After last year's whitewash of both Championships by Ferrari, few people had any hopes of anyone taking the fight to the red corner this year, and with Williams losing some key personnel, their chances were being written off from the start. When McLaren made the running early this year, with Ferrari and Renault following in their wake, Williams were seen as being adrift in the rough waters of Formula One, with many suggesting that the team would never achieve the heights they've raised in the past. The unexpectedness of their comeback has made it all the more beautiful to watch.
At the same time, the focal point of the team, particularly from a media standpoint, seems to be shifting, with Sir Frank Williams and Patrick Head stepping back from the front line, allowing Chief Operations Engineer Sam Michael to speak for the team. For example, he represented Williams at the recent FIA hearing in Paris, where the appeal over Ralf Schumacher's penalty from the German Grand Prix was heard. It was particularly remarkable, given than the hearing was televised for the first time.
"The FIA were very open," Michael commented on the experience in Hungary. "The judges were very passive and allowed everyone to say what they wanted to say and present all the evidence that they wanted to present. It was a good process really."
More importantly, Michael is fast becoming Williams's main man in the circuit - whether it's during a Grand Prix weekend or in testing. In the last few days, Michael oversaw the critical test at Monza, ahead of this week's race. On the first day of testing Williams suffered a setback as Ralf Schumacher's car ran off track at the Lesmo section, somersaulting spectacularly into the Armco and resulting in the driver spending the night in a local hospital. For a lesser team this would have been a huge blow, but Williams was able to salvage the session. "We still completed our planned test schedule," Michael says. "This was helped by doing another half a day on Friday morning. However, it did have an impact as we lost one days testing preparing the spare car."
The tests were even more vital, given the recent controversy surrounding Williams's Michelin tyres. Williams enjoyed an undeniable advantage since the Monaco Grand Prix with no small thanks to the Michelins, so the FIA's new stance on tread width could have been seen to serve a blow to their Championship chances. "No," Michael says. "The morale is high. Michelin's tyres are legal and always have been." In fact, Michael agrees with Renault's technical director, Mike Gascoyne, who announced after last week's test that Michelin's new tyre is in fact an improvement over the previous one. "Mike is correct. The new Michelin front mould profile is faster and more consistent than the old profile. They are a slight improvement. We expect this to be the same at Indy and Suzuka as well," Michael sums it up.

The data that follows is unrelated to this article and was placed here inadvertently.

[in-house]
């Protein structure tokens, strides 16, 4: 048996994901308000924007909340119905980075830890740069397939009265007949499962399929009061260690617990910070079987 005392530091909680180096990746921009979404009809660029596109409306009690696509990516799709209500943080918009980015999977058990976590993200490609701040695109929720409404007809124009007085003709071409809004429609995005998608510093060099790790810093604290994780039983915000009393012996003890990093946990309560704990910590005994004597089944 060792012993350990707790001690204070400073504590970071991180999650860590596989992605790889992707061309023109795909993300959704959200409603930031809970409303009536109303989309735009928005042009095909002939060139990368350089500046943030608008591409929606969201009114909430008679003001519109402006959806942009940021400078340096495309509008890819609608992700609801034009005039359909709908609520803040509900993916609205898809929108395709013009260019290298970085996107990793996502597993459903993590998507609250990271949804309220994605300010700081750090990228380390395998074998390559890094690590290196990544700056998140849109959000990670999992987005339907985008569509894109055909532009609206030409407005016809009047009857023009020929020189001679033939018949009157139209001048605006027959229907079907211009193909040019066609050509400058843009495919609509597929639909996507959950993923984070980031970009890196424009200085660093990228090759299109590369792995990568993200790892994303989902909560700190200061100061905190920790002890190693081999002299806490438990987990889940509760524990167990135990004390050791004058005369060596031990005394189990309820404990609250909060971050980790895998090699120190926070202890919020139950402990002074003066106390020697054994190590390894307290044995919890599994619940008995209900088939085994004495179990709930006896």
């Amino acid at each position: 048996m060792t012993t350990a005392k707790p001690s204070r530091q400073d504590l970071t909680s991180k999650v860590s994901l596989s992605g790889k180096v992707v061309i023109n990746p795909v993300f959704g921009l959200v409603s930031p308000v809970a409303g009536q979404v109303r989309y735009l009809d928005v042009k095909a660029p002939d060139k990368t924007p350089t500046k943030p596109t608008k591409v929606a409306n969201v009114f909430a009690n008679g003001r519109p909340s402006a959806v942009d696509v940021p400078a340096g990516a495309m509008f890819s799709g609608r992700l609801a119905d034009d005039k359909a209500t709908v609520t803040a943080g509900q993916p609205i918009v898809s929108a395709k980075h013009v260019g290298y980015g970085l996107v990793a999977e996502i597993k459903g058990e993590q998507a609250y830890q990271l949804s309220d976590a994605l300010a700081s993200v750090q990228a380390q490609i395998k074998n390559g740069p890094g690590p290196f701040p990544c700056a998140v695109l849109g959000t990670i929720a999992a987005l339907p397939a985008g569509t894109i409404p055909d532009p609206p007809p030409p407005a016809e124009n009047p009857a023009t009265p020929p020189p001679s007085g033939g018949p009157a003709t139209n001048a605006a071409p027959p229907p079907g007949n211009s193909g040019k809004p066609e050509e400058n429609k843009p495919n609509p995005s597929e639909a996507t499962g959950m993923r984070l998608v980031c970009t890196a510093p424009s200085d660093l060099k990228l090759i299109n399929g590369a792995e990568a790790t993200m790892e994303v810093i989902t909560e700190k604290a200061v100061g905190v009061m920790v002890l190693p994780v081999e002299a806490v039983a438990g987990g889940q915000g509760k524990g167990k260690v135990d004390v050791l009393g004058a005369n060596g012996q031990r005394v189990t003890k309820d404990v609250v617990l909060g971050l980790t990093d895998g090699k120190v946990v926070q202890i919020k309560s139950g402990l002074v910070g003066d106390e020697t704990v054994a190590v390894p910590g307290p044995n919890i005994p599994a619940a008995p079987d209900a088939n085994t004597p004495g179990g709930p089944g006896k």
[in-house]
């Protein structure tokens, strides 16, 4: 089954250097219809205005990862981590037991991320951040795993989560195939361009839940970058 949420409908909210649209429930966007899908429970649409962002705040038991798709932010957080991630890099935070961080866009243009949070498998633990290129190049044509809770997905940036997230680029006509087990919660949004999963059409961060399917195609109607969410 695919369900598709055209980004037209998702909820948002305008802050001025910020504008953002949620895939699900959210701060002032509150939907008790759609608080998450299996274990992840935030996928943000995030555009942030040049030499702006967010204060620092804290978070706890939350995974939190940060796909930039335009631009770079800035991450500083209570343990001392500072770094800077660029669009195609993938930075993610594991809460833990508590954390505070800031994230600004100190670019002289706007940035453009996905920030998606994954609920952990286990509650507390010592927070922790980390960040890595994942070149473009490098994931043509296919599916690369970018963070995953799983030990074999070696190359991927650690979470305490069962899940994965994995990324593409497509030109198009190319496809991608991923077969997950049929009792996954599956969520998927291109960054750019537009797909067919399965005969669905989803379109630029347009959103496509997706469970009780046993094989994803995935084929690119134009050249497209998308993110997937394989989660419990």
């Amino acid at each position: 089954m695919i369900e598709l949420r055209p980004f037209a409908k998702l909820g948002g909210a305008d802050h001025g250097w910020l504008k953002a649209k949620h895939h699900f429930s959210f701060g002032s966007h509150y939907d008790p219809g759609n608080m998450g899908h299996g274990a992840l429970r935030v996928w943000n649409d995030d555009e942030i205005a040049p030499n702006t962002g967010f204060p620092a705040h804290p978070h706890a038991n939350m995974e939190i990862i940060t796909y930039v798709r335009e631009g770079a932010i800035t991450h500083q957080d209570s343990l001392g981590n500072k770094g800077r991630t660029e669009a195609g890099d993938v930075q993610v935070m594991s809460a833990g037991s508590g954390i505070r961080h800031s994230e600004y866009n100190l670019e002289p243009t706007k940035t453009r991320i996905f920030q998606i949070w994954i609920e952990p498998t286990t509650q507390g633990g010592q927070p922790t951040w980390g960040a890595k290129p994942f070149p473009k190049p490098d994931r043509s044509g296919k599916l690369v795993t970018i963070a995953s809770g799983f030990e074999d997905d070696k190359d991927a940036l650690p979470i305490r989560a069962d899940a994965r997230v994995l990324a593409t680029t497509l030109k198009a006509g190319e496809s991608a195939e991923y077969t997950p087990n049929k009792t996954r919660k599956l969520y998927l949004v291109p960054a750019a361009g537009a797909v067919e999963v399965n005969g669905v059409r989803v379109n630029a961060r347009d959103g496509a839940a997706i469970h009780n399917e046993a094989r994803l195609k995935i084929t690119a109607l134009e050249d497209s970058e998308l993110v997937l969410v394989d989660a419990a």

And all this responsibility, all this attention coming from a guy who is only 31 years old.
A Foot in the Formula One Door
Like most people in the Formula One paddock, Michael was a big motor racing fan from a young age, but whereas most start off wanting to be a driver he always knew the engineering side was his calling.
"I think I decided very early on that the chances of me becoming a good driver were quite slim, and I hadn't started driving karts when I was six years old or anything like that, so I didn't have anywhere near the grounding to do that," he explains. "And I didn't come from a motor racing family, so I quickly decided that wasn't what I wanted to do."
Q: Did you always have an interest in engineering?
Michael: "Yeah, always - I was always interested in mechanics and engineering. I've always been interested in motor racing, and at a very early age I was interested in motorcycles, but then from probably the age of about 12 or 13 I was interested in Formula One, and decided that if I wanted to work in Formula One I would need an engineering degree to go and do that, so I went to study mechanical engineering and that was it."
Q: How did you actually get your start in Formula One?